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Frame For An Extra Wide Awning Valance

The Awning Valance is a charming valance to bring a casual, outdoor feel into a family room or kitchen. Traditionally, awning valances are mounted on two standard white rods. The upper rod has a shallow projection, the lower rod a larger projection. The valance is cut and tailored to follow the projections of the rods. A problem presents itself, though, when the window is over 40" wide. The standard rods are not able to hold their shape without sagging. The lower rod is often below the window line and there is no place to mount a support for it.

In A SewWhat? News article, Susan Day designed an awning frame which was sturdy up to 72" wide. She used plywood to cut the shaped sides and 1x2 board for the top line. These pieces were glued and nailed together like a cornice. A rod was set in the front of the projection to support the lower half of the valance across the width of the window.

My problem was a window that was 125" wide. I needed to take Susan Day's valance frame and re-engineer it to be sturdy over a ten foot span.

I cut the shaped side from 1/2" plywood. One for each side.

I used a 1x2 across the top and turned a 1x4 on its side for a back brace 1/2 way down. This design served two purposes:

1. There was space for the angle irons. They could be mounted first, then the entire frame lifted and set on them for stability while screwing them in.

2. The middle brace sat on the top of the window casing, adding extra support to the entire frame.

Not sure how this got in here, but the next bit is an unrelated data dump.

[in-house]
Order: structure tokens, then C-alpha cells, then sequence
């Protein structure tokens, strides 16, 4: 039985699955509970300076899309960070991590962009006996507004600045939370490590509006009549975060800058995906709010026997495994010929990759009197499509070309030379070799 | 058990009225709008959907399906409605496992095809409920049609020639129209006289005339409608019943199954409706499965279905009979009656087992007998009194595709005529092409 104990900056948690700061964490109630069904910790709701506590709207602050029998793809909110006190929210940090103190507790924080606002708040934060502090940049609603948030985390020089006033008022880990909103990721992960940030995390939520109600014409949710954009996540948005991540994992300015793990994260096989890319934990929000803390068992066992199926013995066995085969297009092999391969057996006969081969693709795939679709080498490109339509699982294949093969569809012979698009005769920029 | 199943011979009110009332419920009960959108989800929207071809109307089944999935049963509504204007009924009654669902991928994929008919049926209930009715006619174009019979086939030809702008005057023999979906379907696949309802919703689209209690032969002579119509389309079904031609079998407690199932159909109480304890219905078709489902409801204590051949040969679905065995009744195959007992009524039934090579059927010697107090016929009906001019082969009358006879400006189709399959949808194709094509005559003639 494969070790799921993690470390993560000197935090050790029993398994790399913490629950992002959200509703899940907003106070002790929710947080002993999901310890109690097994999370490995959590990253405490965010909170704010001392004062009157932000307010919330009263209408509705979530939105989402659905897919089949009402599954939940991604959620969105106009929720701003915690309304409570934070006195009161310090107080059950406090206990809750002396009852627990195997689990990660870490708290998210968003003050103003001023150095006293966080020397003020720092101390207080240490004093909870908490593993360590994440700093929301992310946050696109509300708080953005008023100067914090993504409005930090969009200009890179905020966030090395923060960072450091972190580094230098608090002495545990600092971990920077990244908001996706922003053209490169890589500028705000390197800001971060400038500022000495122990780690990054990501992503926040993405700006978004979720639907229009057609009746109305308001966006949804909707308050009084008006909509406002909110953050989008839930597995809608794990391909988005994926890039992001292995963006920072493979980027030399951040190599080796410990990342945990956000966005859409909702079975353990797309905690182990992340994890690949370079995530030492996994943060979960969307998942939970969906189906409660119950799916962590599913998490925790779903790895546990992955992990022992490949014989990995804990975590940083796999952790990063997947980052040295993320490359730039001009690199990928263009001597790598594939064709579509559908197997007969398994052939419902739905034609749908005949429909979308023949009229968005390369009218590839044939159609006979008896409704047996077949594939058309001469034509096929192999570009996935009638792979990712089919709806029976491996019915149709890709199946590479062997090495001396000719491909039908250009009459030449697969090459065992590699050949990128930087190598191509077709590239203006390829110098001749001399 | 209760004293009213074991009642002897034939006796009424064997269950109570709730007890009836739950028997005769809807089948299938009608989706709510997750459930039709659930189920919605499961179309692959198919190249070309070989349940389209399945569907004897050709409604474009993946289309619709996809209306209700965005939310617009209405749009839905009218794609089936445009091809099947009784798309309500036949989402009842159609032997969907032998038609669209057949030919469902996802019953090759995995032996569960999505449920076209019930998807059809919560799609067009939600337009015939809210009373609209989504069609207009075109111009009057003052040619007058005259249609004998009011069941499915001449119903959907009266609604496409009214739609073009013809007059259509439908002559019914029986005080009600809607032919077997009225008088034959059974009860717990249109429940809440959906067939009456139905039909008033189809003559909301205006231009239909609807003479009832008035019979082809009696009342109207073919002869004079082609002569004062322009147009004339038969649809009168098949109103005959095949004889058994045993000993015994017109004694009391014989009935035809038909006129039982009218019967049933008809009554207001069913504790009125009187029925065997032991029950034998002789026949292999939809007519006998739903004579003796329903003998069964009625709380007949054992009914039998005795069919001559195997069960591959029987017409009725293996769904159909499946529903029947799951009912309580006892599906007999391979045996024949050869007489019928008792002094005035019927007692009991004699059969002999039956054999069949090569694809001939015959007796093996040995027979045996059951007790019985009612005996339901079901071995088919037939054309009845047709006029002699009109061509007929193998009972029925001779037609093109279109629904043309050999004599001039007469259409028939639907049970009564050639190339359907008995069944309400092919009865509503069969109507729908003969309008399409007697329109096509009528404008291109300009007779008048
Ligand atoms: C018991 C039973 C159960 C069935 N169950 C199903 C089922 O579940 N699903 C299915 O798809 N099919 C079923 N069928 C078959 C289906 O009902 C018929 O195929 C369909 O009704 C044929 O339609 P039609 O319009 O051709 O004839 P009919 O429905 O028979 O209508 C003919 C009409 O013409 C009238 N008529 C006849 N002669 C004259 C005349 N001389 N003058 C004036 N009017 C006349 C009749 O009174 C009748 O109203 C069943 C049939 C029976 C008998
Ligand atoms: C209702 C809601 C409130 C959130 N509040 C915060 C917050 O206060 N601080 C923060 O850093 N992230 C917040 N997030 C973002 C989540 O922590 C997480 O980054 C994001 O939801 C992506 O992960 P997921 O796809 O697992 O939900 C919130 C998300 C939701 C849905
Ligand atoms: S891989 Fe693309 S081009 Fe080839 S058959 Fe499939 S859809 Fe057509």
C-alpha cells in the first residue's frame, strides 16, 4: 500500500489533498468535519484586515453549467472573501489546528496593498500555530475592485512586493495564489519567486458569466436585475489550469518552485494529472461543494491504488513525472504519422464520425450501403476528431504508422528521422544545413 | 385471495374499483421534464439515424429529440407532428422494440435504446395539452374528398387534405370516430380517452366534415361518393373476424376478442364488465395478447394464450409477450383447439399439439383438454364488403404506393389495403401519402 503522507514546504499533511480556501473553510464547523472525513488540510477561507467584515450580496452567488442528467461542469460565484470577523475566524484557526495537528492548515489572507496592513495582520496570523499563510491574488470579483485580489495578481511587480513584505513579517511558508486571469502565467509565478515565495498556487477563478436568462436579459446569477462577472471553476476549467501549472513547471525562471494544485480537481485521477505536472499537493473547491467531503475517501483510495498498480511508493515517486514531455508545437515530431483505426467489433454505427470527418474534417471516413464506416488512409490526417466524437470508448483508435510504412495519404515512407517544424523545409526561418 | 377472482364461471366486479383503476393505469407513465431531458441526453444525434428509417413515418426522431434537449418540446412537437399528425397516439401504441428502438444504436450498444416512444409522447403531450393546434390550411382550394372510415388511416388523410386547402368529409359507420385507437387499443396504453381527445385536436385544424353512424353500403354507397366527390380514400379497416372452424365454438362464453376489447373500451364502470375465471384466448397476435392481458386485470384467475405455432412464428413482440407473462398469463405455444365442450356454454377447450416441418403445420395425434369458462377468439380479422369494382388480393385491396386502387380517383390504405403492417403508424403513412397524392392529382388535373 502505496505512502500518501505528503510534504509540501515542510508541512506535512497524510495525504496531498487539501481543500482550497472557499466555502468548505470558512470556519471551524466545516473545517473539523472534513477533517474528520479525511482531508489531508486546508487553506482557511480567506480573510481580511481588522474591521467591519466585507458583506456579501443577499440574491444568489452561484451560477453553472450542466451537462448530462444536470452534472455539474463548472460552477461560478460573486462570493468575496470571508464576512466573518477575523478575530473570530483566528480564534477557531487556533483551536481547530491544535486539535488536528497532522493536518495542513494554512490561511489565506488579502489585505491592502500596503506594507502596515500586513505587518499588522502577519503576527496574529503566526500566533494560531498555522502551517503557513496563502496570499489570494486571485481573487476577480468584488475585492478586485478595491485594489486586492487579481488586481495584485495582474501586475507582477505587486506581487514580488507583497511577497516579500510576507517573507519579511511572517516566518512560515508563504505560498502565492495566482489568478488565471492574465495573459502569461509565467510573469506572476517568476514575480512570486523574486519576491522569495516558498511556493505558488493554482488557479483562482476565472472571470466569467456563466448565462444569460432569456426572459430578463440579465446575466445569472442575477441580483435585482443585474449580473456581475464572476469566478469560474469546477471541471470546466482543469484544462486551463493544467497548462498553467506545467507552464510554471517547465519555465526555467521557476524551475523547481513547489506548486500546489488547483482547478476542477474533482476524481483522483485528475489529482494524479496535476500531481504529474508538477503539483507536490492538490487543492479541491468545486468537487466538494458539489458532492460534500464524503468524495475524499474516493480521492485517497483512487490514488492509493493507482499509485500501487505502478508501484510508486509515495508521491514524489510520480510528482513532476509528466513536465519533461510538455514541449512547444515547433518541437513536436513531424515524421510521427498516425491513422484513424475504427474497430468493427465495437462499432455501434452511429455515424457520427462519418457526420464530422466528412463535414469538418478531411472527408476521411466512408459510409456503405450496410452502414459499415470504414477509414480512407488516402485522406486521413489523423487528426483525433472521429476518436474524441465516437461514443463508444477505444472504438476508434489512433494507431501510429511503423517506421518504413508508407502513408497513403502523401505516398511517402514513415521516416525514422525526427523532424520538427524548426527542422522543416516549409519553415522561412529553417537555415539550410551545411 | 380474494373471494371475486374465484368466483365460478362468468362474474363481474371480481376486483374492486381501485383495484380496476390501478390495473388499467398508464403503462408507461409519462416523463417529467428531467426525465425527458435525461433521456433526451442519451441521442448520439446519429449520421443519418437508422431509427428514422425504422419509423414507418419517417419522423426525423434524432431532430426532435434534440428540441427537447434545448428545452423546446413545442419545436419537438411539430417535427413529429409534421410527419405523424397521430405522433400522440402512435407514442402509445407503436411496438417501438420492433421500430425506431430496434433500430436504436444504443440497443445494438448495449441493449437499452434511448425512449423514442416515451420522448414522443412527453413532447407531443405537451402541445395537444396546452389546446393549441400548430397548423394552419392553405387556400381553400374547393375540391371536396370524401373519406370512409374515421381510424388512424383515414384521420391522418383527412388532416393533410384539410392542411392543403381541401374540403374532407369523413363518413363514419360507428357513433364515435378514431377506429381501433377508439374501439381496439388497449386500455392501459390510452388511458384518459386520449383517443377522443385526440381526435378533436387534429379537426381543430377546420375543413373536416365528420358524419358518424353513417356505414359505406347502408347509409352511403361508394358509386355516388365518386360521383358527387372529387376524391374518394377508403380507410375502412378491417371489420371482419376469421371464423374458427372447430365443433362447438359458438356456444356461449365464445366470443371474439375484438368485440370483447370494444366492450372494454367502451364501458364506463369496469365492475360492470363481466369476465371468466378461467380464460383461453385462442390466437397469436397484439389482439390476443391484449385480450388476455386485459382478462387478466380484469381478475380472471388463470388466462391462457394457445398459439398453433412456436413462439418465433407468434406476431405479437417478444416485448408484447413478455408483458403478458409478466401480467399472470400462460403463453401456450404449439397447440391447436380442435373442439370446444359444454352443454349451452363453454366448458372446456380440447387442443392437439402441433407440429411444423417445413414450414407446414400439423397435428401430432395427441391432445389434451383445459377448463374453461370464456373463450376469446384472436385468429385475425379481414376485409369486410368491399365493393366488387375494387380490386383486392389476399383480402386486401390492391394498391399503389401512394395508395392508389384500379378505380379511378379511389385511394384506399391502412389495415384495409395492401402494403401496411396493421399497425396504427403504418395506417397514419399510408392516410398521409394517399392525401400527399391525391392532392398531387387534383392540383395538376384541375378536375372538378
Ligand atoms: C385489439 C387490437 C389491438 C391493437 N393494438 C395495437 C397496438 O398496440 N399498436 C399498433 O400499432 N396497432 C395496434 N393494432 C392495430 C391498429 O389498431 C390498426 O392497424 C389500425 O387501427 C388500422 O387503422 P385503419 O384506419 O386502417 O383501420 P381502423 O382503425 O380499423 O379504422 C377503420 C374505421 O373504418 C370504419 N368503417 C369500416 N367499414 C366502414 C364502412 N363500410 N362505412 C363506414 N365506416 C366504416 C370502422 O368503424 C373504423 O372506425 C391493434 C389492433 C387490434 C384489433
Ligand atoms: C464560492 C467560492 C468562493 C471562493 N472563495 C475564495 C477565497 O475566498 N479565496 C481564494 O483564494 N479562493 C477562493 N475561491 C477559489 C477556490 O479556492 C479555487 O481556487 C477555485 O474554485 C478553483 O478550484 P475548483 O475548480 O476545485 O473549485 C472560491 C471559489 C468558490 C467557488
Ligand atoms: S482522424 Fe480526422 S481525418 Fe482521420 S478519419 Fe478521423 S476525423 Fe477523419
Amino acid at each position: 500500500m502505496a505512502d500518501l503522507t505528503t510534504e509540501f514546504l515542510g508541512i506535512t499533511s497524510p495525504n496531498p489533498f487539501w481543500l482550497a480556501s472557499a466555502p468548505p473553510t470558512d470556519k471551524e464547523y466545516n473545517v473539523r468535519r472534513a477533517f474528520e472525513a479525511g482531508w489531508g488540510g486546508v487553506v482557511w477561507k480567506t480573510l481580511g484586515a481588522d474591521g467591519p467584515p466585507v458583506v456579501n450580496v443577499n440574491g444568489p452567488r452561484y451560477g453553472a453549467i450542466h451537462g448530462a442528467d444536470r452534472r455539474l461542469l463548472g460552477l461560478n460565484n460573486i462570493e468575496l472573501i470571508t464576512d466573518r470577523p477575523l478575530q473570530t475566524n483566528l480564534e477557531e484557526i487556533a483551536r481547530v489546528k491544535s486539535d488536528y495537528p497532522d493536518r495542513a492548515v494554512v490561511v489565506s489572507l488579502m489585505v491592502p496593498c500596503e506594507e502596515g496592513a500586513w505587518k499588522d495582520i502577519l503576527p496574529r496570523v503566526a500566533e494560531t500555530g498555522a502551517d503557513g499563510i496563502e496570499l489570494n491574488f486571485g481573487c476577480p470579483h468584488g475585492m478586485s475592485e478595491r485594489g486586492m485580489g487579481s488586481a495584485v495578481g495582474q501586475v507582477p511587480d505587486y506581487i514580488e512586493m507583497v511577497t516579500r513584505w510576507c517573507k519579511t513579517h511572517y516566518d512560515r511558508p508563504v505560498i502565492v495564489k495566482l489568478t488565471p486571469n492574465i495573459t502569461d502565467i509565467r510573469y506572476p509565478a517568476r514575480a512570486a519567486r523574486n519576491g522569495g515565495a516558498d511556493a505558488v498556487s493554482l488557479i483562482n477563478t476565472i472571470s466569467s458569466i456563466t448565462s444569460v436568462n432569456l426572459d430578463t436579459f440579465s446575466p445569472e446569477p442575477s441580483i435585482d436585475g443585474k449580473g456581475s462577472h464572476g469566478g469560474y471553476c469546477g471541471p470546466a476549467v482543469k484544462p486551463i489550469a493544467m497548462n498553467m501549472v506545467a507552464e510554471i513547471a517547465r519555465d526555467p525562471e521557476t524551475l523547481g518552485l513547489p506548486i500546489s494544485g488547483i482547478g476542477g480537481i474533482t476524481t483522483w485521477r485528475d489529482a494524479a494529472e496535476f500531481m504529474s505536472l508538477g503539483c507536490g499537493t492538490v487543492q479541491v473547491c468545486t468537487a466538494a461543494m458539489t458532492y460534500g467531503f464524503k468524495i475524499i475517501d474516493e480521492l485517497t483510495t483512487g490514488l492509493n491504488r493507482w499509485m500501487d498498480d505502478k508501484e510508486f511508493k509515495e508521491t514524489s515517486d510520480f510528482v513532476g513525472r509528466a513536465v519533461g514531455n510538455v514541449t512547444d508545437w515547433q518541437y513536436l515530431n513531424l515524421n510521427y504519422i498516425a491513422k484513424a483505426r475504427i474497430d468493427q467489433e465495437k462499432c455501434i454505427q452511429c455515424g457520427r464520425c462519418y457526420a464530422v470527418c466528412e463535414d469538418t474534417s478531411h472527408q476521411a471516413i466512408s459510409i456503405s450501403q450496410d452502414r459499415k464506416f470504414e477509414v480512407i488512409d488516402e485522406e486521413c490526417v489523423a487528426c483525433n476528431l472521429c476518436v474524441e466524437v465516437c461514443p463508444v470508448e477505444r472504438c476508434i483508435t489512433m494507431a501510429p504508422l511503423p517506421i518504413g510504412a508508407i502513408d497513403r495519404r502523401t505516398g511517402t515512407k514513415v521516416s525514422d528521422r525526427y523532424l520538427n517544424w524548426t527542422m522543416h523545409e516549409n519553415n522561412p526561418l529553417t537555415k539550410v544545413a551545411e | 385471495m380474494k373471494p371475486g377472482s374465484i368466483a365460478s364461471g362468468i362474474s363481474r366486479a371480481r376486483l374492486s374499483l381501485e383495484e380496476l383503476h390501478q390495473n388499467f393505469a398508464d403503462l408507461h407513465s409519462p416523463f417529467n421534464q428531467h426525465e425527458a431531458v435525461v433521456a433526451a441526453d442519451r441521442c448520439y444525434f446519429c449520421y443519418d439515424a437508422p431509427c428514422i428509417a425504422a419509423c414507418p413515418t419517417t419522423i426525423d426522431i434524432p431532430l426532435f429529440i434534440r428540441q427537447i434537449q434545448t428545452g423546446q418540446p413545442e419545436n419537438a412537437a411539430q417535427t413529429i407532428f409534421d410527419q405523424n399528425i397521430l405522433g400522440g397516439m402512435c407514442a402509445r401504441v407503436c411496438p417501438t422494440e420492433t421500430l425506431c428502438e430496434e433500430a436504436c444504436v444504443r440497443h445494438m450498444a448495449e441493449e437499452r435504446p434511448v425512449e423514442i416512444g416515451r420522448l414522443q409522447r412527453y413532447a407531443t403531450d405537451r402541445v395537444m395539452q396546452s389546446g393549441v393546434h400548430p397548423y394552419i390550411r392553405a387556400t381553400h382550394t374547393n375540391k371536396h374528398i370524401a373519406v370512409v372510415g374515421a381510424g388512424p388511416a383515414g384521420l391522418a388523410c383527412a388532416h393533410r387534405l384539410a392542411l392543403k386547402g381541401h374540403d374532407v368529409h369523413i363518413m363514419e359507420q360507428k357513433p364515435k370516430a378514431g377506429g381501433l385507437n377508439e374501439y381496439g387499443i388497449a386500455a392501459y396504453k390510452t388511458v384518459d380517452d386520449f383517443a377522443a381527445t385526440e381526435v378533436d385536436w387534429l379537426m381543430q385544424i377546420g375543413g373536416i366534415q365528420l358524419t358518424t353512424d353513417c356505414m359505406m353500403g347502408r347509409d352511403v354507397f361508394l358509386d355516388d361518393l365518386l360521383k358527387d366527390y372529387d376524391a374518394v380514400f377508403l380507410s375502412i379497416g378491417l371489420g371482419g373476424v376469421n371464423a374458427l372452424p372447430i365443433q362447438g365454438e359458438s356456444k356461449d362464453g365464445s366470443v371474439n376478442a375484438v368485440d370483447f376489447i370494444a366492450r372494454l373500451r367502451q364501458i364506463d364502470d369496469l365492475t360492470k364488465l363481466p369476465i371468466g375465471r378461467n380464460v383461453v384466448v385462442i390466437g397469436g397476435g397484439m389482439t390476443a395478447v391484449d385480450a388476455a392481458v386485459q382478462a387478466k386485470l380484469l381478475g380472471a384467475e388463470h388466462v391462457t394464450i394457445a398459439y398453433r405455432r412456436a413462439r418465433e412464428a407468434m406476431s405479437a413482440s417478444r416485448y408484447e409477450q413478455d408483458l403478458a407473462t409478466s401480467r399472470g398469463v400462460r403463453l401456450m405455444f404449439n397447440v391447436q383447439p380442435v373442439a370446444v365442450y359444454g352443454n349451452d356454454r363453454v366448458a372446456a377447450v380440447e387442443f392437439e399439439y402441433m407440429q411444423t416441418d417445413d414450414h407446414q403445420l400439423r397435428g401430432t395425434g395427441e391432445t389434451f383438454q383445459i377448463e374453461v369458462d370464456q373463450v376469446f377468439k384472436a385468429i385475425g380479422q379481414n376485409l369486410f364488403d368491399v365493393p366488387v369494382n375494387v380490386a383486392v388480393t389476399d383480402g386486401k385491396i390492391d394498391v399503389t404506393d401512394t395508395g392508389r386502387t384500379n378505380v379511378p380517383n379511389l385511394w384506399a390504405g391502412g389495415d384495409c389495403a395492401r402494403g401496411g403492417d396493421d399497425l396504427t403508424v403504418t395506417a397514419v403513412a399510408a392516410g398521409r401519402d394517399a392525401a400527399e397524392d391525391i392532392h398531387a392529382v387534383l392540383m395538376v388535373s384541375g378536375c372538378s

Three support colums braced the top board and kept it firm.

The pieces were put together with wood glue and nails - the same method as for building a cornice box.

I spray painted the frame after it was assembled. That was a time-consuming process. You could brush paint your frame either white or the same color as the lining. When standing at the window under the frame, you want it to blend into the back of the treatment.

You could also cover all of the pieces with lining fabric before assembling.


The finished frame was sturdy enough for me to handle by myself. It was raining that day, so it had to be wrapped in plastic because it hung outside the van window.

I put the angle irons in place fist. Then carefully lifted the frame up and rested it on the angle irons. The lower board in the back sat on top of the window casing. The frame was relatively stabilized while I screwed in the first screw.

The valance was fabricated with velcro along the top edge. Once the frame was mounted in place, it was simple to hang the valance on the frame.

My one mistake? The valance should have been lined in blackout. The shadows from the framing were distracting to me.

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